Introducing Dyskeratosis Congenita
Chances are, you’ve never heard of DC before. And that’s not uncommon, considering that 1 in 1 million people are affected by this condition. Although it’s rare, this disease is unmistakeably deadly and those who suffer from it are yet to find a safe, effective remedy.
Well, until now, that is. With the use of telomerase mRNA to lengthen patients’ shortened telomeres, we could tackle this disease and put an end to it once and for all.
But first things first.
What Exactly Is DC?
Dyskeratosis Congenita, also known as DC, is a rare form of bone marrow failure, typically passed on from generation to generation. With this condition, one’s bone marrow fails to produce a sufficient amount of blood cells. The result — a high risk of developing life-threatening diseases. This includes myelodysplastic syndrome (when blood cells don’t develop properly), aplastic anemia (when the body stops producing an adequate amount of blood cells), and, in more severe cases, leukemia (or other types of cancer).
Those with DC have three distinct features: nail dystrophy, which is when the nails are splitting, cracking, underdeveloped, and/or abnormally-shaped; oral leukoplakia, which is identified by white patches on the inside of the mouth; and unusual pigmentation on the skin in the form of a web-like pattern.
There are two major types of DC: Hoyeraal-Hreidarsson Syndrome (HH) and Revesz Syndrome (RS).
Hoyeraal-Hreidarsson Syndrome is an intellectual disability that roots from DC. Patients with this subset display intrauterine growth retardation (when a baby is below normal weight during pregnancy), microcephaly (an abnormally small head), cerebellar hypoplasia (a small/underdeveloped cerebellum), immunodeficiency (a compromised immune system), and aplastic anemia. Over thirty cases of this condition have been recorded. Most with HH die before the age of four.
Revesz Syndrome is characterized by bone marrow failure and exudative retinopathy. Those with this subset showed signs of calcifications in the central nervous system, intrauterine growth retardation, severe aplastic anemia, ataxia from cerebellar hypoplasia, fine sparse hair, and cerebral calcifications (irregular calcium deposits in areas of the brain).
Currently, the only two treatment options for DC are androgen therapy and stem cell transplantation.
In androgen therapy, the patient is provided with steroid drugs to improve the CBC (complete blood count) in the body. The results, however, are only temporary. This means the patient would have to constantly receive these drugs — which can result in negative side effects.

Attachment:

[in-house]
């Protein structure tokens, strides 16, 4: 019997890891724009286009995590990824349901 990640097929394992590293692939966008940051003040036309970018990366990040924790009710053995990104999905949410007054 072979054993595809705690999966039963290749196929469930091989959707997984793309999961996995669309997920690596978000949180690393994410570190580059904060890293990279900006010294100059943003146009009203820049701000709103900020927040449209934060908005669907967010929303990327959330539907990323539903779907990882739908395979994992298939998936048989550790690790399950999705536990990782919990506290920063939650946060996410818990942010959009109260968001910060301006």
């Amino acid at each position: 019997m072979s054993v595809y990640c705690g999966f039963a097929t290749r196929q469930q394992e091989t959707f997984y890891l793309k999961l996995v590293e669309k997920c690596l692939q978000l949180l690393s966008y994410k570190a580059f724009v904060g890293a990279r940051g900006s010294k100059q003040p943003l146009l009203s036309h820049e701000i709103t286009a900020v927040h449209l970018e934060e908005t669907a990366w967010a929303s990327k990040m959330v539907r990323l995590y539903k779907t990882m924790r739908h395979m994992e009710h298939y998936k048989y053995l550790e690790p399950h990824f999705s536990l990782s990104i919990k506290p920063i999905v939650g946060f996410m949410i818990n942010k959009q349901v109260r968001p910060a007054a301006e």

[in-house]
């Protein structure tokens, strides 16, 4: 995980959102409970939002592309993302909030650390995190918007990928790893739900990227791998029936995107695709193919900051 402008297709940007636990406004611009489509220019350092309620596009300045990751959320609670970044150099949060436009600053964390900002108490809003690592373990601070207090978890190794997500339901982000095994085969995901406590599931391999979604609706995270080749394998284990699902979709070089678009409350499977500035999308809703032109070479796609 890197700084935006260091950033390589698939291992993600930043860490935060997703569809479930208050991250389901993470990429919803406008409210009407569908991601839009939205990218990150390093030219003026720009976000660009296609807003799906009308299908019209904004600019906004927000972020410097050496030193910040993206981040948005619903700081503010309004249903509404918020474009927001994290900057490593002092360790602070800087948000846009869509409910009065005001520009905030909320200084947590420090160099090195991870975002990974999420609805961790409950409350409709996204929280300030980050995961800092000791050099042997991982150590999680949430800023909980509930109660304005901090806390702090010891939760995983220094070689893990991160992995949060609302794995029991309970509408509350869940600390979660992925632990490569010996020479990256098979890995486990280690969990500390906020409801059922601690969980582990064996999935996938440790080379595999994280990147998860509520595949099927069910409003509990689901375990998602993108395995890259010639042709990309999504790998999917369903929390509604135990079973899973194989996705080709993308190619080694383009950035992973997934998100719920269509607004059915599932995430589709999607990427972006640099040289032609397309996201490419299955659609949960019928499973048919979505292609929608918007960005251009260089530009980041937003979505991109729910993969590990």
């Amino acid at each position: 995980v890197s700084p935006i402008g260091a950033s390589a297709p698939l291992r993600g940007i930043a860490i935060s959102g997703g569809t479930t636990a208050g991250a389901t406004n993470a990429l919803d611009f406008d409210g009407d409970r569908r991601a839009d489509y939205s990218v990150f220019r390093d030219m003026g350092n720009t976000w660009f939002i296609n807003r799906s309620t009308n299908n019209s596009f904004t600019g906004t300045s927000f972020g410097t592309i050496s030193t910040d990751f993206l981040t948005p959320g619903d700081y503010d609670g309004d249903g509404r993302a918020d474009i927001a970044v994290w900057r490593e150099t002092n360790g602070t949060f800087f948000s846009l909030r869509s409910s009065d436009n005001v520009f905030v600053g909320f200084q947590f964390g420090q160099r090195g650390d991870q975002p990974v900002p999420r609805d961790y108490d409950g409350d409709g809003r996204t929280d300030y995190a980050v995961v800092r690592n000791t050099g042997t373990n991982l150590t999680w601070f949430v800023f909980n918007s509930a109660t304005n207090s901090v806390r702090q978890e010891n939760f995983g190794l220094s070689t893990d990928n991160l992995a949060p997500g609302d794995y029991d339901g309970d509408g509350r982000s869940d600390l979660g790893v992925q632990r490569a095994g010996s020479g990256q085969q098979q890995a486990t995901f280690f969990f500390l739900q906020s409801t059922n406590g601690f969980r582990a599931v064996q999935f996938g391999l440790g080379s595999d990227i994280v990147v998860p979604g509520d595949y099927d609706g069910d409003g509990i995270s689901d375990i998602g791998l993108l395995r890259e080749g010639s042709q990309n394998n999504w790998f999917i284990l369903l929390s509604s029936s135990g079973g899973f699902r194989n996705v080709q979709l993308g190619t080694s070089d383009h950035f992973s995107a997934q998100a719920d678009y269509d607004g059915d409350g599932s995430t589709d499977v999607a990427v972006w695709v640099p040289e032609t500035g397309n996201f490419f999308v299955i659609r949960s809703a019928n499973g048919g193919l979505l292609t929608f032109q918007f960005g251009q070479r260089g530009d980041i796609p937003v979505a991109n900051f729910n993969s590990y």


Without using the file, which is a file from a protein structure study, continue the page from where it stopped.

Stem cell transplantation, aka bone marrow transplants, may improve blood issues caused by DC. However, with this treatment, there is an estimated 10-year-survival rate of only 23% and a high risk of death. Additionally, body tissue that was affected by DC will not be improved.
Needless to say, DC patients are forced into a corner with risky options and limited paths to take in order to treat the disease. Fortunately, telomerase is here to save the day.
Telomeres, Telomerase, and How They’re Affected
In most Hoyeraal-Hreidarsson Syndrome cases, Dyskeratosis Congenita is caused by gene mutations in TERC, TERT, DKC1, or TINF2. In Revesz Syndrome, mutations occur only in the TINF2 gene. To put this into simpler terms, shortened telomeres are the main cause of DC. That being said, it is crucial to understand what telomeres are and why the shorter they are, the more the body is negatively impacted.
Imagine a shoelace. Now imagine the hard part at the end that no one seems to ever remember the name of. This tiny tube holds the entire shoelace together and if it were to come off, the lace would slowly unwind and tangle all over the place. This is similar to how telomeres work.
Telomeres (sequence: TTAGGG) are caps at the end of chromosomes that prevent them from sticking together or deteriorating. They are crucial to protect the DNA. After each cell division, however, telomeres shorten. As a cell continues to divide, the telomeres get shorter and shorter until finally, they approach the point of no return. The cell reaches its Hayflick limit — in which it can no longer divide without damaging the DNA — and stops duplicating, undergoing cell death (apoptosis).
If the telomeres are shorter than usual — which they are in Dyskeratosis Congenita — then the cells will die faster since they aren’t able to divide as many times. If this process continues, the body won’t be able to account for the shortage of cells (due to the rapid rate of death). Eventually, there is no longer a sufficient amount of cells in the body. That’s where telomerase comes in.
Telomerase is an enzyme made from protein and RNA subunits. It aids in the lengthening of telomeres by adding repeated sequences of TTAGGG to the ends of chromosomes. This allows for the telomeres to become longer, therefore the cells can continue to divide for an enhanced period of time.